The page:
> > > intern for a law firm last summer and made about $2000. The firm sent
> > > her a 1099-MISC with the income listed in Box 7, non-employee
> > > compensation. We were doing her tax return with TurboTax and it asked
> > > her a series of questions about the income, including whether she had
> > > done this type of work in 2009 (Answer: No) and whether she planned to
> > > do this type of work in 2001 or 2012 (Answer: No plans at this time).
> > > Based on her answers, TurboTax classified this as a "one time side-
> > > job" and listed it as "Other Income". This leads to more favorable tax
> > > treatment as she doesn't have to pay the self-employment tax, but I'm
> > > wondering if this is really correct. I've done lots of Googling on
> > > this topic, and it seems like for similar cases of a summer job with a
> > > 1099-MISC, almost every post I've seen says that it has to be treated
> > > as self-employment income. Please let me know if it's OK to consider
> > > this as "Other Income", as TurboTax is indicating. Thanks!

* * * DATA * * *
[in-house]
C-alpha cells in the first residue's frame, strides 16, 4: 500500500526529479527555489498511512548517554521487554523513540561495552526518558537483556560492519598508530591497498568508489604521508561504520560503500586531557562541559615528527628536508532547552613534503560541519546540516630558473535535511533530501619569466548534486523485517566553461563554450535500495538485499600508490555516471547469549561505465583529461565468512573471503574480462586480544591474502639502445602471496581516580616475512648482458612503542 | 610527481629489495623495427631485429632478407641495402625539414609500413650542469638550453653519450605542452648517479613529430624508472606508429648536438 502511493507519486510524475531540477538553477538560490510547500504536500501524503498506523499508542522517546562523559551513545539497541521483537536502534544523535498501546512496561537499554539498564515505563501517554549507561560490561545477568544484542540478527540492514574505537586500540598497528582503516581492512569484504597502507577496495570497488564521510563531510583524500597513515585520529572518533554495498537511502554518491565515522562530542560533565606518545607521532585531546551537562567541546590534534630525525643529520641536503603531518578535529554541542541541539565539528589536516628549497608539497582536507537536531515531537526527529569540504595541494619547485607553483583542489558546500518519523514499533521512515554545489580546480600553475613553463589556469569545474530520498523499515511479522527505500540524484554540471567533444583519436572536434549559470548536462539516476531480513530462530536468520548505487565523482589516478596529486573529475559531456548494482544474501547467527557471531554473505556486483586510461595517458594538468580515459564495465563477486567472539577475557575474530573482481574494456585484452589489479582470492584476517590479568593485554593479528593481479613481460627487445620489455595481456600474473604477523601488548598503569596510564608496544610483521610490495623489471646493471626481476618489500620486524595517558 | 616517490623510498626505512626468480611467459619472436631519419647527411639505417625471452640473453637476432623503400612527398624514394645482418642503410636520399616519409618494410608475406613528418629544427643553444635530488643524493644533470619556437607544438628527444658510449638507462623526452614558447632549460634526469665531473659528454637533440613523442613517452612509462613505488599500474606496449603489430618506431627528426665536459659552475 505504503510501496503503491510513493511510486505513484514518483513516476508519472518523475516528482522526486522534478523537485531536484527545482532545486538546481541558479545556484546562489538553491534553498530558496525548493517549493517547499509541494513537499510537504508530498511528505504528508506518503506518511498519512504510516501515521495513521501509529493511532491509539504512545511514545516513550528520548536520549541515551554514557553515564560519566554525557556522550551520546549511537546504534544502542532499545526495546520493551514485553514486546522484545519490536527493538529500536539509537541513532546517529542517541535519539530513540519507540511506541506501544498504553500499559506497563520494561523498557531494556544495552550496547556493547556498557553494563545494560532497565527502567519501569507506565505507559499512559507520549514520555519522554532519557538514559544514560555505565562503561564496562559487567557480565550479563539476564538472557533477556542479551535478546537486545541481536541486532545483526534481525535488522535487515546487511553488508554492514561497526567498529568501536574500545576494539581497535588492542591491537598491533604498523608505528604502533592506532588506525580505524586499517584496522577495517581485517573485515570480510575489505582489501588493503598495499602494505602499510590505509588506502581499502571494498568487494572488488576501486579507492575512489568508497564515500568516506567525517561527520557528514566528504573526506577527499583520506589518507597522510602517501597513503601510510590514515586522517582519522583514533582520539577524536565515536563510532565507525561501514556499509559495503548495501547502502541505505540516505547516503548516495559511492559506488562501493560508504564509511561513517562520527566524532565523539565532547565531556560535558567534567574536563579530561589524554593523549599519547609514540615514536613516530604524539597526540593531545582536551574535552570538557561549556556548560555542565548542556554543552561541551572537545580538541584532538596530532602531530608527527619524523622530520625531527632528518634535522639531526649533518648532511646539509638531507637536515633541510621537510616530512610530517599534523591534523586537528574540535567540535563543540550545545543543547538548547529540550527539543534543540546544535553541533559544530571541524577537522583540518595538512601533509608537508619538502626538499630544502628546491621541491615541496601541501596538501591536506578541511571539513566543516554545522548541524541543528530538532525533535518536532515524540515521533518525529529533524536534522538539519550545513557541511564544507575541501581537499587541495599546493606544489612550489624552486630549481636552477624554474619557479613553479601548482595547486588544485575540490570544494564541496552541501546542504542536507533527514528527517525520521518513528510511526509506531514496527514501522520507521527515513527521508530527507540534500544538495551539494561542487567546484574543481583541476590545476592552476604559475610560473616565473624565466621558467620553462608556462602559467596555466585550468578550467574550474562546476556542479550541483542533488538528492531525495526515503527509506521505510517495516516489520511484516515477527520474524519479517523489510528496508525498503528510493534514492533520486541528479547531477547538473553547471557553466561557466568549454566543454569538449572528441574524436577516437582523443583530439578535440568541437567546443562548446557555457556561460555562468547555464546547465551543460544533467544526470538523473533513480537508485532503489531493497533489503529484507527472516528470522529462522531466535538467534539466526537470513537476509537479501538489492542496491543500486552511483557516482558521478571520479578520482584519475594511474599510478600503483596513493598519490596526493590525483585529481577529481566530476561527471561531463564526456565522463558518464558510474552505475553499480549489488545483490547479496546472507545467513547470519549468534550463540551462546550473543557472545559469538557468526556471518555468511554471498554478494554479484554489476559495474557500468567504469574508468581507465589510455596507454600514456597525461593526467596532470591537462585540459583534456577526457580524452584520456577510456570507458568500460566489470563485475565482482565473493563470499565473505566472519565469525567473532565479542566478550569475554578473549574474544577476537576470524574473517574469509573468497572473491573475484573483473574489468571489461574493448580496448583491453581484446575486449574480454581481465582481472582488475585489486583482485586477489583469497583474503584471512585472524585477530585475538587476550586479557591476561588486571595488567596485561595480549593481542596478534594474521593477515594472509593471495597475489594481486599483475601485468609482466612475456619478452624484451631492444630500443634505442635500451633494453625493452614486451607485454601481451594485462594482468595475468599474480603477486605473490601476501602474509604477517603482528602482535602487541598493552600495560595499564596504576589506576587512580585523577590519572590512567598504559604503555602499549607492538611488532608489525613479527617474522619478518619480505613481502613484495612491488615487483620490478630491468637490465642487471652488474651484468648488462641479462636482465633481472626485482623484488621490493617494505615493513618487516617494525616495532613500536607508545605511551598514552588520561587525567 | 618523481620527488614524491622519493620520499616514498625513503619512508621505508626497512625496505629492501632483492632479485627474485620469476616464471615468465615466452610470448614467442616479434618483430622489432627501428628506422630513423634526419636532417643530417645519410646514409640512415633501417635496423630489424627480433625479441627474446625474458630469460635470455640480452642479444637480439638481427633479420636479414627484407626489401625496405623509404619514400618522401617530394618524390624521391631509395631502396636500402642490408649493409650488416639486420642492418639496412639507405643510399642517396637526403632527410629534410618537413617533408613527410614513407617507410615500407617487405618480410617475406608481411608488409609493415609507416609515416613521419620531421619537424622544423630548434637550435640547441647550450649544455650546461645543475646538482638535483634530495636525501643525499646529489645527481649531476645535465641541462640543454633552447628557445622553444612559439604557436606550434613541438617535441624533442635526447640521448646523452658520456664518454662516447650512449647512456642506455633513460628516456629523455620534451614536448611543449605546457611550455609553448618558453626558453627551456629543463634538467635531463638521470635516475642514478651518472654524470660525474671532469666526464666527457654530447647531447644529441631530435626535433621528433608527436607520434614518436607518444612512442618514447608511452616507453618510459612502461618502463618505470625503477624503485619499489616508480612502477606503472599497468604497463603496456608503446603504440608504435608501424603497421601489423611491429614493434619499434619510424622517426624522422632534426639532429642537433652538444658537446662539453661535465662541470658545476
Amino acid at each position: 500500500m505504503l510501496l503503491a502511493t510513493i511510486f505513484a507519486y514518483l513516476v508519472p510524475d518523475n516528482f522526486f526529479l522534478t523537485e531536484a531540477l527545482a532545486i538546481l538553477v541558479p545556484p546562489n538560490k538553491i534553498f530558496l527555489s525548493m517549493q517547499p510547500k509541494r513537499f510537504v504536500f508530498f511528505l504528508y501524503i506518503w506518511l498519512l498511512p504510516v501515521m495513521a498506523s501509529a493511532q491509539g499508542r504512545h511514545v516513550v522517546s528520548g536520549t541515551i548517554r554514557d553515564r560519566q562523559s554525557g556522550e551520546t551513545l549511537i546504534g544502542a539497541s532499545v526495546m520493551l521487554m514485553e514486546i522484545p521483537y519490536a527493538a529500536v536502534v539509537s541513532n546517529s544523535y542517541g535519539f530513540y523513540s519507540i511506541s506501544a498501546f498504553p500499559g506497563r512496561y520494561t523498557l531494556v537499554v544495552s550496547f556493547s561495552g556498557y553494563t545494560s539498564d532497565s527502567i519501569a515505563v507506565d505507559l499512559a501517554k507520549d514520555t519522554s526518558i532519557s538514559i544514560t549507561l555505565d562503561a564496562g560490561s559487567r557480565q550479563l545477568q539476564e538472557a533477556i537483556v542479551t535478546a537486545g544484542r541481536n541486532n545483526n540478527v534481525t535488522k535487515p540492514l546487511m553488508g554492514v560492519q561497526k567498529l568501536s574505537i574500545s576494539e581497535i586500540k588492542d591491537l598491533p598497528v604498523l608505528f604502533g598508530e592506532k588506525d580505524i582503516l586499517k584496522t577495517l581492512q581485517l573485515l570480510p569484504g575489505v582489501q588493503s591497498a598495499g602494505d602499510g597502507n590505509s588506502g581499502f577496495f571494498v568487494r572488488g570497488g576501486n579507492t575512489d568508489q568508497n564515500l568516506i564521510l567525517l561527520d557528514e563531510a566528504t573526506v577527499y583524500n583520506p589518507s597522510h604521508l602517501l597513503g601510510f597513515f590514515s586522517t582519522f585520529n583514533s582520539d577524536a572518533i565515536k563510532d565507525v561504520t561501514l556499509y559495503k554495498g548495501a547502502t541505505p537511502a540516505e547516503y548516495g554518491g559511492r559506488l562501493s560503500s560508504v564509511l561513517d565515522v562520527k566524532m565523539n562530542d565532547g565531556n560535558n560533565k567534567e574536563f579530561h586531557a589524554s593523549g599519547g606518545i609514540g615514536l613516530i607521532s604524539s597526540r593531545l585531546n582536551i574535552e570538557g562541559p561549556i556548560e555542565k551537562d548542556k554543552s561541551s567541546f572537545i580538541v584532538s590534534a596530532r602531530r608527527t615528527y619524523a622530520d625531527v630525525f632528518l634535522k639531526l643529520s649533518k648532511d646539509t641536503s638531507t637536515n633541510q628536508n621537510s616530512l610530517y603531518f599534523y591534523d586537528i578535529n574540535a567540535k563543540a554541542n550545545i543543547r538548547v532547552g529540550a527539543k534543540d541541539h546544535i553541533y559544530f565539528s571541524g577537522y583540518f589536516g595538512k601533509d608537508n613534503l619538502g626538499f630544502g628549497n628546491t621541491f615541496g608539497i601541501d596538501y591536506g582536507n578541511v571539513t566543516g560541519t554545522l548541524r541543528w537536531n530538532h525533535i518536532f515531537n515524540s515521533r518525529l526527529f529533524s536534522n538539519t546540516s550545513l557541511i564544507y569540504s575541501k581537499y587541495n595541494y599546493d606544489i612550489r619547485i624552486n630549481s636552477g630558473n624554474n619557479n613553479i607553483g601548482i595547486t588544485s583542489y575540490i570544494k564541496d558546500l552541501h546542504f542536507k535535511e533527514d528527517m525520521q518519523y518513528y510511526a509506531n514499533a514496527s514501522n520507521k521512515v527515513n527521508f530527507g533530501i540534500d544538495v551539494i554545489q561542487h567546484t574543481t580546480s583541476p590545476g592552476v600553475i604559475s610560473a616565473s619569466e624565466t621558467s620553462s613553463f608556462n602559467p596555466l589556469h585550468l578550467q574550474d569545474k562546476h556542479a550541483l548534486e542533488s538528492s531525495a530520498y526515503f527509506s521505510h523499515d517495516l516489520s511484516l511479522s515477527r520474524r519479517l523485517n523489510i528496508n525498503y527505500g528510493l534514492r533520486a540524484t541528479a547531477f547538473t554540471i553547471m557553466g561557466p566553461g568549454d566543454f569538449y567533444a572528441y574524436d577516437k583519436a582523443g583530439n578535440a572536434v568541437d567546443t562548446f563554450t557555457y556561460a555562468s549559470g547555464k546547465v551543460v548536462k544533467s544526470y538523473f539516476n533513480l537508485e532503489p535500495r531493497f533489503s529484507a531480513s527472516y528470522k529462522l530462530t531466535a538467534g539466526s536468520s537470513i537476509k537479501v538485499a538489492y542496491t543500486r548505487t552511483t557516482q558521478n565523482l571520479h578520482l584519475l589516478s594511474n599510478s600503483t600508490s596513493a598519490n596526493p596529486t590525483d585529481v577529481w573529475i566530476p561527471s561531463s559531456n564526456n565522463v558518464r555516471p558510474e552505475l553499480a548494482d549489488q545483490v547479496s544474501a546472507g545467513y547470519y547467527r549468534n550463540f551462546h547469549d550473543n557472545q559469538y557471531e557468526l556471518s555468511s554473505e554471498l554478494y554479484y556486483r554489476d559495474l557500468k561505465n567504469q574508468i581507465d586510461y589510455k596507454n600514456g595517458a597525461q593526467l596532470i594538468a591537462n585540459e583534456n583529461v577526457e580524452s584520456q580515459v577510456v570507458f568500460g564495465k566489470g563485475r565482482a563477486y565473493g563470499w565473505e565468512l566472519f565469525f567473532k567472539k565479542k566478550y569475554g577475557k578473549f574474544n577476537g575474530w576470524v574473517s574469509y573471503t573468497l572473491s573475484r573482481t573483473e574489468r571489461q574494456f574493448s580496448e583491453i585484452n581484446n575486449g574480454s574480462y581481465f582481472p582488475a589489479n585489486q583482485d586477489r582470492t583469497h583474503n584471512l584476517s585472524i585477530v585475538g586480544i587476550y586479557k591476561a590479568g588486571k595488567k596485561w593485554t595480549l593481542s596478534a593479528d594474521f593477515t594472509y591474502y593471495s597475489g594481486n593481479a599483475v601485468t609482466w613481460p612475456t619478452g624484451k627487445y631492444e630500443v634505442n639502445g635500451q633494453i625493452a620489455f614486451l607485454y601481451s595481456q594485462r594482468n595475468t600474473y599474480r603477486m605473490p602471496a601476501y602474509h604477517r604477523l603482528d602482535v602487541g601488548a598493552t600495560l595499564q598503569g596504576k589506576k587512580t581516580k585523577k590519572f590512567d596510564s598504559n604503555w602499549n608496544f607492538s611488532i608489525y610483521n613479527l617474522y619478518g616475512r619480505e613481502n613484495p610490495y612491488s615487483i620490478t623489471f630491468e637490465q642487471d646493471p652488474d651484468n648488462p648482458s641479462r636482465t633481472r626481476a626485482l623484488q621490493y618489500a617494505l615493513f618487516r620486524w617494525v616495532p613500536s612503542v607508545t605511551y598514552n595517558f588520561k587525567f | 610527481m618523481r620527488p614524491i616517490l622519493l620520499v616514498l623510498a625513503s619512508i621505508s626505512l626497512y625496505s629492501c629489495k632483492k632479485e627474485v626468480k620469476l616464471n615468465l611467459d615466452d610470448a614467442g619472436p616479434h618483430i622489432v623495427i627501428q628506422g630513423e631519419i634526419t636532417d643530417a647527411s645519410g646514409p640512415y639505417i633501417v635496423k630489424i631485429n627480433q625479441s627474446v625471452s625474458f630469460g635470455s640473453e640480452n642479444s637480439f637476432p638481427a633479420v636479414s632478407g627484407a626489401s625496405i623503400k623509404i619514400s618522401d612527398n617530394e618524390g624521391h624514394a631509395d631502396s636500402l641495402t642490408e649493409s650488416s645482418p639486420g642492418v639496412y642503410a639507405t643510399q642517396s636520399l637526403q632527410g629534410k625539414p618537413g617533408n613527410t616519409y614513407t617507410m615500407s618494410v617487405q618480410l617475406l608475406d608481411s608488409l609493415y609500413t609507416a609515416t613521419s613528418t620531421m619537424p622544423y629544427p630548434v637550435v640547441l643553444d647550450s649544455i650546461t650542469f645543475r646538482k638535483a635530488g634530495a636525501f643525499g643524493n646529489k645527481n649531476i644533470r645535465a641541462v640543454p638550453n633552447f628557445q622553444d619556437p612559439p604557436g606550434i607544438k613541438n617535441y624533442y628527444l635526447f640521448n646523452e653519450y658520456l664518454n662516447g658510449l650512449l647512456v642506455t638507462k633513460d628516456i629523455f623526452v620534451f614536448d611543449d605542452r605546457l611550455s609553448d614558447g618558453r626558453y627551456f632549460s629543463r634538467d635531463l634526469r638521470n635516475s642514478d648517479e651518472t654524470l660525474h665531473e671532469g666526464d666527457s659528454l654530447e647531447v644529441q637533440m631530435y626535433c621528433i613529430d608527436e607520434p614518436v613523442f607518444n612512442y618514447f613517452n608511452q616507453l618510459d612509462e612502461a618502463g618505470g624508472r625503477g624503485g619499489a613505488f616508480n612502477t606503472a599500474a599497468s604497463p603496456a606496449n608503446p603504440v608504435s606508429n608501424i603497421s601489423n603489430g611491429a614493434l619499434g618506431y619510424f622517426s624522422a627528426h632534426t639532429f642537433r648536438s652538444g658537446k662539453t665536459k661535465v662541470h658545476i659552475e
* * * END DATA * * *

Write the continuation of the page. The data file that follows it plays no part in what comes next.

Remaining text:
>
> > Shame on the law firm! *Since an internship is usually an
> > entry level job requiring close supervision, she most likely
> > should have been classified as a W-2 employee and not as a
> > 1099 self-employed person. *If the lawyers won't fix their
> > error, follow the guidance here:

>
> >http://www.irs.gov/faqs/faq/0,,id=199741,00.html

>
> > Employment tax auditors enjoy explaining the law to lawyers
> > who should know better.

>
> Agreed. *She was an employee - no doubt here.


Hi All,

Yes, I agree that my daughter should have been classified as an
employee and given a W-2. However, I don't want to make an issue of
this with them, as she will want to use them as an important
reference.

Therefore, what I want to understand is whether or not TurboTax's
classification of the income as "Other Income" due to it being a "one-
time side-job" is allowable. Thanks!

--
<< ------------------------------------------------------- >>